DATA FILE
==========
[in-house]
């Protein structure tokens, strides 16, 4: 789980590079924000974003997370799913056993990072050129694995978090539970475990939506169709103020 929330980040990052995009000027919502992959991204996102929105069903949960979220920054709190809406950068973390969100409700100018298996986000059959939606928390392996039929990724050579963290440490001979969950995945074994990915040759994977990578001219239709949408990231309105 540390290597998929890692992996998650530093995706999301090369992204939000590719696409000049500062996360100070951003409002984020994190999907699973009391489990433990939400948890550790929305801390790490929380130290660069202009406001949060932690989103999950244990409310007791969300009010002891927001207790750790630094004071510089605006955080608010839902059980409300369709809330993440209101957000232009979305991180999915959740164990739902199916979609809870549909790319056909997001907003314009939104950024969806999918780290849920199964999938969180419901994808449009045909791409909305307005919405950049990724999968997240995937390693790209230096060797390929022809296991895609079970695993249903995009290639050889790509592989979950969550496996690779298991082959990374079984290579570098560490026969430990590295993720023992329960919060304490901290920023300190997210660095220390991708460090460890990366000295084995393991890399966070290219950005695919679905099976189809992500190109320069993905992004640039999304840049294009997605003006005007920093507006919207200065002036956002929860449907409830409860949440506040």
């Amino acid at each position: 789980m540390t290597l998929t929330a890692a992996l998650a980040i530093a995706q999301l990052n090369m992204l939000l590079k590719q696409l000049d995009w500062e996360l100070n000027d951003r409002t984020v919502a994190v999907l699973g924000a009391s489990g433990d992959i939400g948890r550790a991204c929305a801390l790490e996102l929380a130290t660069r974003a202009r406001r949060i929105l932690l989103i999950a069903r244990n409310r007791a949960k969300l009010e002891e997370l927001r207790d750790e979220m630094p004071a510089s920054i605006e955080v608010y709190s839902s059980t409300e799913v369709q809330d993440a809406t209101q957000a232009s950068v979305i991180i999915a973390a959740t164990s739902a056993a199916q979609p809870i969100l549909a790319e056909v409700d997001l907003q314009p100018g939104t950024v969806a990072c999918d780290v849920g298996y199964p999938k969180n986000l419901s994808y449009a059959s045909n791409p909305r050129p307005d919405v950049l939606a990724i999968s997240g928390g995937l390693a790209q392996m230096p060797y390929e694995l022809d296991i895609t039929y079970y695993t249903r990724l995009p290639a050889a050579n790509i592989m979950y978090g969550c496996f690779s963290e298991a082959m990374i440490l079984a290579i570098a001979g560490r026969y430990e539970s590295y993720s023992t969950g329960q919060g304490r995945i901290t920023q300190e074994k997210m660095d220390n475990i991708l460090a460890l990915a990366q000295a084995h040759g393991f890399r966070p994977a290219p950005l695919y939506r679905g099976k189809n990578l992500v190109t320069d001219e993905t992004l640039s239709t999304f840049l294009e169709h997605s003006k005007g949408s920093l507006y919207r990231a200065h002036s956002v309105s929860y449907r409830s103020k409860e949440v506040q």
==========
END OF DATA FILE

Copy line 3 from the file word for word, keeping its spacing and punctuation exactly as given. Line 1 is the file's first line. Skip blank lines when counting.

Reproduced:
């Amino acid at each position: 789980m540390t290597l998929t929330a890692a992996l998650a980040i530093a995706q999301l990052n090369m992204l939000l590079k590719q696409l000049d995009w500062e996360l100070n000027d951003r409002t984020v919502a994190v999907l699973g924000a009391s489990g433990d992959i939400g948890r550790a991204c929305a801390l790490e996102l929380a130290t660069r974003a202009r406001r949060i929105l932690l989103i999950a069903r244990n409310r007791a949960k969300l009010e002891e997370l927001r207790d750790e979220m630094p004071a510089s920054i605006e955080v608010y709190s839902s059980t409300e799913v369709q809330d993440a809406t209101q957000a232009s950068v979305i991180i999915a973390a959740t164990s739902a056993a199916q979609p809870i969100l549909a790319e056909v409700d997001l907003q314009p100018g939104t950024v969806a990072c999918d780290v849920g298996y199964p999938k969180n986000l419901s994808y449009a059959s045909n791409p909305r050129p307005d919405v950049l939606a990724i999968s997240g928390g995937l390693a790209q392996m230096p060797y390929e694995l022809d296991i895609t039929y079970y695993t249903r990724l995009p290639a050889a050579n790509i592989m979950y978090g969550c496996f690779s963290e298991a082959m990374i440490l079984a290579i570098a001979g560490r026969y430990e539970s590295y993720s023992t969950g329960q919060g304490r995945i901290t920023q300190e074994k997210m660095d220390n475990i991708l460090a460890l990915a990366q000295a084995h040759g393991f890399r966070p994977a290219p950005l695919y939506r679905g099976k189809n990578l992500v190109t320069d001219e993905t992004l640039s239709t999304f840049l294009e169709h997605s003006k005007g949408s920093l507006y919207r990231a200065h002036s956002v309105s929860y449907r409830s103020k409860e949440v506040q």